I asked the nice lady behind the counter "Can I pay with all quarters (in my New York accent which I didn't know until that day that I had one)" To which the lady replied "What are kawters?". I hadn't brought any with me, so it took me a few minutes to explain that 25% of a dollar was a coin that had a $0.25 value. When she finally got it she said "Oh you mean Kwat-ers." I came back the next day and paid with my Kwa-ters, laughing the whole way. It's one of those things you never forget, and part of it was because it was about D&D, a game that literally helped saved the bored skull of a preteen.

In the end, I actually became friends with someone I never got along with previously, simply because we wound up at a rather raucous D&D game together. Still best friends decades later.

+ - Crowds Flock to "The Interview": Free As In Speech

Submitted by Rambo Tribble
Rambo Tribble (1273454) writes "Theatres showing "The Interview" on Christmas were rewarded with sell-out crowds. While reviews of the comedy have been mixed, many movie-goers expressed solidarity with the sentiment expressed by one, "I wanted to support the U.S." Meanwhile, some reviewers have found the film tedious, with "...forced comedy that turns you off." Another opined, "It was more serious, the satire, than I was expecting," and, ""There's a message for America in there too about America's foreign policy." Then, of course, there's the North Korean take, that it is an "act of war.""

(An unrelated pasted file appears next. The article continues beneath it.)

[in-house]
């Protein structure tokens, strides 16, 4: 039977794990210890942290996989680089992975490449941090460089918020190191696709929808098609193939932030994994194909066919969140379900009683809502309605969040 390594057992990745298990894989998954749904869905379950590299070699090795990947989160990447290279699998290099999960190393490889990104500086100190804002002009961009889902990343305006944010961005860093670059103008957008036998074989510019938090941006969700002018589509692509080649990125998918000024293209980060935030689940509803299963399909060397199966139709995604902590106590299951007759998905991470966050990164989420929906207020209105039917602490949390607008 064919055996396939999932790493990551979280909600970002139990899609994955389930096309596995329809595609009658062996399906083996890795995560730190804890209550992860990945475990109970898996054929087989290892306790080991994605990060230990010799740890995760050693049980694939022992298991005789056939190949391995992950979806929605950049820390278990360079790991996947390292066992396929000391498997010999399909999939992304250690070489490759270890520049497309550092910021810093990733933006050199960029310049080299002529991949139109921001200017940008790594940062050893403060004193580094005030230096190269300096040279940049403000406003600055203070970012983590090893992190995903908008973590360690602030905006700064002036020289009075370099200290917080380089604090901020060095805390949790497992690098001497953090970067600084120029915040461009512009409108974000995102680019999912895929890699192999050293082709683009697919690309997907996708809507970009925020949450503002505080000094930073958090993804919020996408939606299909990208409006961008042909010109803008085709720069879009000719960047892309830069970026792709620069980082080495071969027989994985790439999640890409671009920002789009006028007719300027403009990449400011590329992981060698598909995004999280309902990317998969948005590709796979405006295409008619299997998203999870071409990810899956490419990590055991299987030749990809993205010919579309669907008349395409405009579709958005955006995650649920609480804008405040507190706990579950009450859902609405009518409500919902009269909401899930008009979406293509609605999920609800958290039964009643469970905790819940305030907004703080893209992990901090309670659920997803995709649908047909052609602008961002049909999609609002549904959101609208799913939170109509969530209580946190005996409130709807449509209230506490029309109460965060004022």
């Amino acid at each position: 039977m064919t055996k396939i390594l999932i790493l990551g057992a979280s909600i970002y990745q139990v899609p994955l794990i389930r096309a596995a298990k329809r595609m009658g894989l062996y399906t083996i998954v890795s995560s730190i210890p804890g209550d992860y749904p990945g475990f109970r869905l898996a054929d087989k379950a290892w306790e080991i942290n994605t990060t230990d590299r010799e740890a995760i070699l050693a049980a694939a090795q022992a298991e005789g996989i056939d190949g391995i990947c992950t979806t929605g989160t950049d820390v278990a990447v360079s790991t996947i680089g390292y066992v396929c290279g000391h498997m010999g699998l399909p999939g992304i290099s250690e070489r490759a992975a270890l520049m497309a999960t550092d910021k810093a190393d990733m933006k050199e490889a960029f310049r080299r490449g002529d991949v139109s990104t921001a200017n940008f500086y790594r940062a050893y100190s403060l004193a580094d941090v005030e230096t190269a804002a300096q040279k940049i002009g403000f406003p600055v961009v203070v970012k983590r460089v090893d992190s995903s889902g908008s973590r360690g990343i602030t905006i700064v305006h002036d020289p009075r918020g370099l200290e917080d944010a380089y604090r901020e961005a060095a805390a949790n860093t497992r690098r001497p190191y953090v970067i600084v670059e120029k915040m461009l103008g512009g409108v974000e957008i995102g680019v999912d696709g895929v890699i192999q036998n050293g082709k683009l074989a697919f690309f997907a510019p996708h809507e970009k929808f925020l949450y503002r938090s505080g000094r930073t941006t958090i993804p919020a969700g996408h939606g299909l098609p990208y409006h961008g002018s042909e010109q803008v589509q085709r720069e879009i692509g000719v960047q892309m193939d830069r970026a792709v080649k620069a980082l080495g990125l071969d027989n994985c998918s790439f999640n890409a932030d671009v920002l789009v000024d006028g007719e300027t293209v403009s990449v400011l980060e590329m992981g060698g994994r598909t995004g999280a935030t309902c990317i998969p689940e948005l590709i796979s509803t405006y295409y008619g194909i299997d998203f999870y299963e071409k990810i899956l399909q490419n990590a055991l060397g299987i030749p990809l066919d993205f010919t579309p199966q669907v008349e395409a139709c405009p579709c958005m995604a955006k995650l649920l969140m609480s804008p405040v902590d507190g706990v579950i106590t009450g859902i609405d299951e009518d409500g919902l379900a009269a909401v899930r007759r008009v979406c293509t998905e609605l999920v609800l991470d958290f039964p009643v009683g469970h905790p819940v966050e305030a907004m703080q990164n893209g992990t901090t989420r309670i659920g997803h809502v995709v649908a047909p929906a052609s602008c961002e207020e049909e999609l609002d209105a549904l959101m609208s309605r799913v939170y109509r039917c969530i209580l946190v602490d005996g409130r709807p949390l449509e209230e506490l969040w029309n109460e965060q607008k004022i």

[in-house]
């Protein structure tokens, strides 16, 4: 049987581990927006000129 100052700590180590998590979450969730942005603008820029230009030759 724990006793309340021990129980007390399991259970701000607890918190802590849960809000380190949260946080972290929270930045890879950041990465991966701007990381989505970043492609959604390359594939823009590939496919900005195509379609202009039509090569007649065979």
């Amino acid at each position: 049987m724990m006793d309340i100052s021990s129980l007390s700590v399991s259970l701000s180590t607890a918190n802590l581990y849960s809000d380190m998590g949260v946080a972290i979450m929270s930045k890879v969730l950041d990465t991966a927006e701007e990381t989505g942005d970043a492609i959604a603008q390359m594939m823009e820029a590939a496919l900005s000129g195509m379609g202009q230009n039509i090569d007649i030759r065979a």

+ - How Venture Capitalist Peter Thiel Plans to Live 120 Years

Submitted by (3830033) writes "Bloomberg News reports that venture capitalist and paypal co-founder Peter Thiel has a plan to reach 120 years of age. His secret — taking human growth hormone (HGH) every day, a special Paleo diet, and a cure for cancer within ten years. "[HGH] helps maintain muscle mass, so you’re much less likely to get bone injuries, arthritis,” says Thiel. “There’s always a worry that it increases your cancer risk but — I’m hopeful that we’ll get cancer cured in the next decade.” Human growth hormone also known as somatotropin or somatropin, is a peptide hormone that stimulates growth, cell reproduction and regeneration in humans and other animals. Thiel says he also follows a Paleo diet, doesn’t eat sugar, drinks red wine and runs regularly. The Paleolithic diet, also popularly referred to as the caveman diet, Stone Age diet and hunter-gatherer diet, is a modern nutritional diet designed to emulate, insofar as possible using modern foods, the diet of wild plants and animals eaten by humans during the Paleolithic era. Thiel’s Founders Fund is also investing in a number of biotechnology companies to extend human lifespans, including Stem CentRx Inc., which uses stem cell technology for cancer therapy. With the 70 plus years remaining him and inspired by "Atlas Shrugged," Thiel also plans to launch a floating sovereign nation in international waters, freeing him and like-minded thinkers to live by libertarian ideals with no welfare, looser building codes, no minimum wage, and few restrictions on weapons."

"It's a dog-eat-dog world out there, and I'm wearing Milkbone underware." -- Norm, from _Cheers_